$$ 0 \le M = k \sqrt{L_1 L_2} \le \sqrt{L_1 L_2} $$

$k$ is the "coefficient of coupling", which is always between 0 and 1.

$$ 0 \le k \le 1 $$

Also, given the dimensions of a simple cylindrical wound ideal inductor, the inductance is:

$$ L = \mu N^2 \pi r^2 \ell = \mu N^2 (\text{Vol}) $$

$\mu$ is the permeability of the core, $N$ is the number of turns of winding the wire (BTW, the wire must be at least thinly insulated, often they are "enameled") and $r$ and $\ell$ are the cross section radius and length of the cylinder. The cross-sectional area is $\pi r^2$ and the volume is $ \text{Vol} = \pi r^2 \ell $. The salient fact to remember is that the inductance is proportional to the square of the number of turns.

The Laplace Transforms of the two equations are:

$$\begin{align} V_1(s) &= s \, L_1 I_1(s) + s \, M I_2(s) \\ V_2(s) &= s \, M I_1(s) + s \, L_2 I_2(s) \\ \end{align}$$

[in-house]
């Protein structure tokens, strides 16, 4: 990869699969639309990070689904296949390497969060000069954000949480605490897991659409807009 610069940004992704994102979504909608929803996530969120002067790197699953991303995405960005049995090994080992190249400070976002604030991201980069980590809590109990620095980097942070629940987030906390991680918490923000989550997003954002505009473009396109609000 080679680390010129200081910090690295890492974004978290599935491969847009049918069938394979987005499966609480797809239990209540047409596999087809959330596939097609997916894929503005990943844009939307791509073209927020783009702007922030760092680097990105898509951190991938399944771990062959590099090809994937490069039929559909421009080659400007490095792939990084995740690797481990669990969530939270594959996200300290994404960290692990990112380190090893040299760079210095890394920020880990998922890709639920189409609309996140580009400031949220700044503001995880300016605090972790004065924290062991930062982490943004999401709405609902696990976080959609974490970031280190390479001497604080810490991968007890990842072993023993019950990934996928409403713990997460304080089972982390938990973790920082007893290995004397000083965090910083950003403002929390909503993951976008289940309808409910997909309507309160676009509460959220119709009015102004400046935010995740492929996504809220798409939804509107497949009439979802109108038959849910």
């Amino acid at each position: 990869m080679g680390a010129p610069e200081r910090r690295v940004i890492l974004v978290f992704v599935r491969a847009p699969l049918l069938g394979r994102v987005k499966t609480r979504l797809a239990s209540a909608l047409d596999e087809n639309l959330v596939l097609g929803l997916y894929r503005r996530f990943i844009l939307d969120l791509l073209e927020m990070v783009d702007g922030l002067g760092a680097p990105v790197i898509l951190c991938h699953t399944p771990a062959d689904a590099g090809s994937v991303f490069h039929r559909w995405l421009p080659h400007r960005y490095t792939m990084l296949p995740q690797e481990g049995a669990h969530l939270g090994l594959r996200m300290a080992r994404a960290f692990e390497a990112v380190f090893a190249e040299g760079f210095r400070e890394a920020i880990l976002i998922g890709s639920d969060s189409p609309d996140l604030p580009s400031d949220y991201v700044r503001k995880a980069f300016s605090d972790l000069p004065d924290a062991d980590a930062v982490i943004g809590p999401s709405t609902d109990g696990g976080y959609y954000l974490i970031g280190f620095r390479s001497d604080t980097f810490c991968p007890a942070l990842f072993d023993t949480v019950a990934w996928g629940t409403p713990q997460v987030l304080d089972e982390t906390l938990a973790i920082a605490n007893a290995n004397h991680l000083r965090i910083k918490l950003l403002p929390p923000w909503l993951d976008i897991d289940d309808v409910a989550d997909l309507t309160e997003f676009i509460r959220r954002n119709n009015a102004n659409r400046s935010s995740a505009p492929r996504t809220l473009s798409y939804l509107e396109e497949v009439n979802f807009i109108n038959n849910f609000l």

or the frequency-domain representation is (substituting $s \leftarrow j\omega$):

$$\begin{align} V_1(j \omega) &= j \omega \, L_1 \, I_1(j \omega) + j \omega \, M \, I_2(j \omega) \\ V_2(j \omega) &= j \omega \, M \, I_1(j \omega) + j \omega \, L_2 \, I_2(j \omega) \\ \end{align}$$

I am not finding the perfect image on the web of an ideal transformer with a load and keeping with the current and voltage conventions I have above. So I am using this picture:

enter image description here

Now keeping in the Laplace domain, we can add two equations:

$$\begin{align} V_g(s) &= R_1 I_1(s) + V_1(s) \\ V_2(s) &= -I_2(s) R_2 \\ \end{align}$$